Series 28 Episode 4 – The Girl In The Fireplace, by Steven Moffat
May 9, 2008
review by Martin Odoni.
The episode is very moving again, and manages to be a bit less saccharine than School Reunion, which helps; we don’t want a hundred tons of sweetness every week or we’d get sick.
Interestingly though, The Girl In The Fireplace harks back quite strongly to a scene in School Reunion, when the Doctor explains to Rose why he never told her about Sarah Jane, and says that it’s because his life is so long and human lives are so short. “You can spend the rest of your life with me, but I can’t spend the rest of mine with you.” Here, we have a microcosm of that. Madame de Pompadour sees the Doctor intermittently throughout over thirty years of her life, and inevitably grows to love him. To the Doctor, all the meetings with her take place over the course of a couple of hectic hours. It seems so bizarre, and yet to the Doctor it’s not that different from what he usually shares with companions; Sarah Jane spent several years with the Doctor, an age to her, but it must have seemed like the blinking of an eye to someone like him.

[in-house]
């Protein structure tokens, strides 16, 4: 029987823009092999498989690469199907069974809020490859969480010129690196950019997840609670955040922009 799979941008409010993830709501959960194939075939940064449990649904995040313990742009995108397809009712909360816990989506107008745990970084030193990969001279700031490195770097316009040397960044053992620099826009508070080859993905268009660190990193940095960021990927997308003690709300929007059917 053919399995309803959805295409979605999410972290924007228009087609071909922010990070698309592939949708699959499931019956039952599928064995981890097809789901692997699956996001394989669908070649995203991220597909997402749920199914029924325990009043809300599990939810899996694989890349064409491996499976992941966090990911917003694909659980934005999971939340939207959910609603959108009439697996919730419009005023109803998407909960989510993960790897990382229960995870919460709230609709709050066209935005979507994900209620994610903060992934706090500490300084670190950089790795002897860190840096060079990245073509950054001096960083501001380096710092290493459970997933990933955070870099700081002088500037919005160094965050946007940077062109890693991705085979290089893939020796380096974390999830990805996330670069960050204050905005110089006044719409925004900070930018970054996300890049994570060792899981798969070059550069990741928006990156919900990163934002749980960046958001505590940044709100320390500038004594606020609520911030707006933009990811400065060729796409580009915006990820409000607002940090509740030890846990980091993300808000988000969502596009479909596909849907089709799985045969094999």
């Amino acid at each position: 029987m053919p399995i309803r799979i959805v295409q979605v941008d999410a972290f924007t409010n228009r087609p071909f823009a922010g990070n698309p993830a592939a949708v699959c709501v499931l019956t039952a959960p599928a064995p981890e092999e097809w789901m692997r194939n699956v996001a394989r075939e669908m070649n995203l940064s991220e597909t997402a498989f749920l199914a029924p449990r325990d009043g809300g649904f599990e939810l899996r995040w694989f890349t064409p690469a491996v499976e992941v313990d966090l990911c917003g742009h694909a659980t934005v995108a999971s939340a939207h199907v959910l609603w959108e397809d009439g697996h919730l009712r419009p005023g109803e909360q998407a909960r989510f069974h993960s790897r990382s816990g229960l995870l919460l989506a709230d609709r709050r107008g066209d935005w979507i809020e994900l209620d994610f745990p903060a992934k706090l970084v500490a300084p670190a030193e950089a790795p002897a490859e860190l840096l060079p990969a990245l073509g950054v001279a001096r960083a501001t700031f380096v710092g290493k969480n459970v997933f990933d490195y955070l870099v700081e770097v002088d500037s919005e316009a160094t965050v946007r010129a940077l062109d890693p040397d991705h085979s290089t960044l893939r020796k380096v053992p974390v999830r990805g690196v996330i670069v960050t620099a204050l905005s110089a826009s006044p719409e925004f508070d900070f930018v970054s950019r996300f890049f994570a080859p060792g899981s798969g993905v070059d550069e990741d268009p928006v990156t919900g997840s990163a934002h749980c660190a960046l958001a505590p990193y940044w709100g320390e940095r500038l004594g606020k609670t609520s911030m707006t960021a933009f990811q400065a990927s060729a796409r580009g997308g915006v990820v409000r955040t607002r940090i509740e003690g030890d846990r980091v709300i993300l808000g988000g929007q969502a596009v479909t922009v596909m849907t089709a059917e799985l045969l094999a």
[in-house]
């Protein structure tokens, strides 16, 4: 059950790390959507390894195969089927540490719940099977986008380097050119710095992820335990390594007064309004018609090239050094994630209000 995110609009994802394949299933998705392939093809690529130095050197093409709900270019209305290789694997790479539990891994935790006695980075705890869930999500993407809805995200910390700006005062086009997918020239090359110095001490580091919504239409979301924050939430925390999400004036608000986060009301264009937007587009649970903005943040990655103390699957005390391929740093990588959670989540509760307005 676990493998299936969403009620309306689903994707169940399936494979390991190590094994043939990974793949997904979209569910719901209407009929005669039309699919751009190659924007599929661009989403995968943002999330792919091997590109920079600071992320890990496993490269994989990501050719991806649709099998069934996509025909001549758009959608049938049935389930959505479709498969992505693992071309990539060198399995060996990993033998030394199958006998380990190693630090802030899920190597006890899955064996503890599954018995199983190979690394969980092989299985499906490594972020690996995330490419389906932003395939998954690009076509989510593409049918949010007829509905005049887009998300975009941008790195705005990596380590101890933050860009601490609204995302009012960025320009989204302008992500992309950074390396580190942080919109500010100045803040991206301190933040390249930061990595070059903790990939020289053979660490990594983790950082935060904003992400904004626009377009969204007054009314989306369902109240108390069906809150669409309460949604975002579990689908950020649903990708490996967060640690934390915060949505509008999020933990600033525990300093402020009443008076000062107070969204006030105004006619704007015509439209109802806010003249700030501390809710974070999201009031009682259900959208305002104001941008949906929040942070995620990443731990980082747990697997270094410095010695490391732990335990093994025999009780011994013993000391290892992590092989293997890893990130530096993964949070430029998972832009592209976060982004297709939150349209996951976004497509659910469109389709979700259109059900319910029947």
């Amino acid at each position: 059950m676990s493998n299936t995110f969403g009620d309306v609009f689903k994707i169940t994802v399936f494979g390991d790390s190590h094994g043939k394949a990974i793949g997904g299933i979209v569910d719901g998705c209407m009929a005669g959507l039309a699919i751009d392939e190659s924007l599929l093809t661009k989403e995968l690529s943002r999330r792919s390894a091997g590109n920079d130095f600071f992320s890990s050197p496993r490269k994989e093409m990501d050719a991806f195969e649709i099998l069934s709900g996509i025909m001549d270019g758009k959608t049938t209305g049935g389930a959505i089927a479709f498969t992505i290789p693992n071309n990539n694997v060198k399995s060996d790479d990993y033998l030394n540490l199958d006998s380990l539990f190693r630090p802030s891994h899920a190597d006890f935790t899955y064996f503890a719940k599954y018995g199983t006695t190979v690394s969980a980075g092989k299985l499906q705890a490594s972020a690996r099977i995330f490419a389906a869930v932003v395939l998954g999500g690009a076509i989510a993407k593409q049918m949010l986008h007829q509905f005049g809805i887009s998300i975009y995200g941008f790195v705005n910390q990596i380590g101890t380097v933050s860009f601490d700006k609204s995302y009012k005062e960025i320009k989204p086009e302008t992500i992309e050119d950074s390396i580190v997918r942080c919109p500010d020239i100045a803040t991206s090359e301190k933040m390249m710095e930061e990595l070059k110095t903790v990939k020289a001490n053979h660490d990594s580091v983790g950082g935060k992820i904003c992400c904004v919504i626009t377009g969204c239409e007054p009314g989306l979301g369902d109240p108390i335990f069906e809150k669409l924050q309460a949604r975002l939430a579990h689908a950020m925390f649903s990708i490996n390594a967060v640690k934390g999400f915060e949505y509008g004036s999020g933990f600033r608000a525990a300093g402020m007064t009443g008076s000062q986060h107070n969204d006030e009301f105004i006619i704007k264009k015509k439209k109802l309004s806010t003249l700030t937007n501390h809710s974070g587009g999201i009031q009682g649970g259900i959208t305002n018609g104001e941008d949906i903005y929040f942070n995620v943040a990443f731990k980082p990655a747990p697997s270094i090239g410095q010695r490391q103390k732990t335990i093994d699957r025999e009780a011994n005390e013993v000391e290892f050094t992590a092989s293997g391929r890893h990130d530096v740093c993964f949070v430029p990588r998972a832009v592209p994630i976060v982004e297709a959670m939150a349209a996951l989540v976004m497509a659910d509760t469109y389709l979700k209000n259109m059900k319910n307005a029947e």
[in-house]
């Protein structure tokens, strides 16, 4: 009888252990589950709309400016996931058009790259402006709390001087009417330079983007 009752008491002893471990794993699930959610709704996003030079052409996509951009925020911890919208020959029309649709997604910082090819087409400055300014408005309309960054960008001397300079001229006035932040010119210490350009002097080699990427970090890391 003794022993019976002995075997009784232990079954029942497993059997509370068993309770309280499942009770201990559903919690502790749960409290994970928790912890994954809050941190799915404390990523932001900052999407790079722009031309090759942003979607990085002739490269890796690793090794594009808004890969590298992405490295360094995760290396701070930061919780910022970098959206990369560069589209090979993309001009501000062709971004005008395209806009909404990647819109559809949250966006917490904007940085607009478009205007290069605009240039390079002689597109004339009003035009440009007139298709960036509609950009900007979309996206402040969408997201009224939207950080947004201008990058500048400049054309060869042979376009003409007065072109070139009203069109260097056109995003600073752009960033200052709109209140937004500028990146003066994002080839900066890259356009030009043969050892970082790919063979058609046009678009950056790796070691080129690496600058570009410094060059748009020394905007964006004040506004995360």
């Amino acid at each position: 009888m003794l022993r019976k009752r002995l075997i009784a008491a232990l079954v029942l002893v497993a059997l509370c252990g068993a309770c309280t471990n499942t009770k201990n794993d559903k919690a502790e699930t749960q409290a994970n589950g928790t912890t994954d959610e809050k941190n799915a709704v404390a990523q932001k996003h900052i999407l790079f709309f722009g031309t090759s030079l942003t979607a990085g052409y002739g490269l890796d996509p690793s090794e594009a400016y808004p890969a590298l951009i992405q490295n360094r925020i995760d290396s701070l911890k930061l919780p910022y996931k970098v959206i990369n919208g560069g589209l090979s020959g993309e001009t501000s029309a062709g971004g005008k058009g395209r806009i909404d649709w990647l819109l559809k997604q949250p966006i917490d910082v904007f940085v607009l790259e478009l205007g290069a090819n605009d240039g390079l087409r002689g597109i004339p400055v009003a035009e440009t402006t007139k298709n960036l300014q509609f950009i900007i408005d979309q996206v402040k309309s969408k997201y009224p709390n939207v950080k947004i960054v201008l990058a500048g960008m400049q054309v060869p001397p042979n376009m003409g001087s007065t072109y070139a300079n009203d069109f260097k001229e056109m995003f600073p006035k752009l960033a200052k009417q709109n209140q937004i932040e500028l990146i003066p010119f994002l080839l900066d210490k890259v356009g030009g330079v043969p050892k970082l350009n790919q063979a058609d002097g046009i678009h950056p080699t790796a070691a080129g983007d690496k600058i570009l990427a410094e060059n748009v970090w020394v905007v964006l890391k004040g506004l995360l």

This symbolism is probably deliberate again, but less loudly explicit than last week, which is to the episode’s credit. It also does something else very important at the end though, when the Doctor reads the letter. No matter how many assistants, companions and the like say goodbye to him, no matter how many he must leave behind, it still makes him cry, and it never gets any easier for him. In other words, it shows that he’s more human than perhaps he wants to admit.
The actual plot structure is more sound than in School Reunion, and it’s a clever mystery, if not much of a challenge to solve; I guessed as early as the scene where the Doctor wears his tie round his head why the robots are after Madame de Pompadour. It also has to be said that having an extra crewman aboard, at least in an episode like this, does revive the old ‘hanger-on’ syndrome of past years. Rose and Mickey seem to be spending most of the episode staring into mirrors, whining, “Where’s he got toooooooo?” and waiting for the Doctor to find his way back to them, which is a little redundant. Still, it makes a change from them spending whole episodes just giving the Doctor someone to rescue instead. But it would be better if the companions could just be a little more pro-active. I also didn’t like the blatant rip-off of the Vulcan mind-meld, which even uses the same hand-shape as the one seen here.
Definitely the best so far, I give the episode 8 out of 10. And in fact, I was tempted to give it a bonus point for avoiding the Torchwood plug, as mentioned above.
Okay, Cybermen, come an’ ‘ave a go if you think you’re galvanically-reinforced and free-of-compassion-and-other-efficiency-obstructive-emotions enough!